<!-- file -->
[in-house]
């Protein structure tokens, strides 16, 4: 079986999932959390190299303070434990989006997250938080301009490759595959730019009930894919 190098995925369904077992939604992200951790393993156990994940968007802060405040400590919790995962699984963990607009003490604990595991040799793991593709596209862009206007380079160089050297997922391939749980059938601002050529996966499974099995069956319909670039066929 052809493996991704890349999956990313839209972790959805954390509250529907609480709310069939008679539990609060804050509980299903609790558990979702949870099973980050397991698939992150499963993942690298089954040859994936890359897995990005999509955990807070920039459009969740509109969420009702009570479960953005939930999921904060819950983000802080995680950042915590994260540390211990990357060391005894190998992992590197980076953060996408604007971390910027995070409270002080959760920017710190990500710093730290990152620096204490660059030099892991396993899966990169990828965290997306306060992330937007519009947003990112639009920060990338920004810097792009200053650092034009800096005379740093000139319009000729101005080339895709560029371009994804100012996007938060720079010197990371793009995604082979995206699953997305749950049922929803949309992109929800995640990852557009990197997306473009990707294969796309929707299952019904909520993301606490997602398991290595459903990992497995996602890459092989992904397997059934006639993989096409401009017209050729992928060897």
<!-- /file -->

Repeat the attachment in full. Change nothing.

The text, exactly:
[in-house]
């Protein structure tokens, strides 16, 4: 079986999932959390190299303070434990989006997250938080301009490759595959730019009930894919 190098995925369904077992939604992200951790393993156990994940968007802060405040400590919790995962699984963990607009003490604990595991040799793991593709596209862009206007380079160089050297997922391939749980059938601002050529996966499974099995069956319909670039066929 052809493996991704890349999956990313839209972790959805954390509250529907609480709310069939008679539990609060804050509980299903609790558990979702949870099973980050397991698939992150499963993942690298089954040859994936890359897995990005999509955990807070920039459009969740509109969420009702009570479960953005939930999921904060819950983000802080995680950042915590994260540390211990990357060391005894190998992992590197980076953060996408604007971390910027995070409270002080959760920017710190990500710093730290990152620096204490660059030099892991396993899966990169990828965290997306306060992330937007519009947003990112639009920060990338920004810097792009200053650092034009800096005379740093000139319009000729101005080339895709560029371009994804100012996007938060720079010197990371793009995604082979995206699953997305749950049922929803949309992109929800995640990852557009990197997306473009990707294969796309929707299952019904909520993301606490997602398991290595459903990992497995996602890459092989992904397997059934006639993989096409401009017209050729992928060897």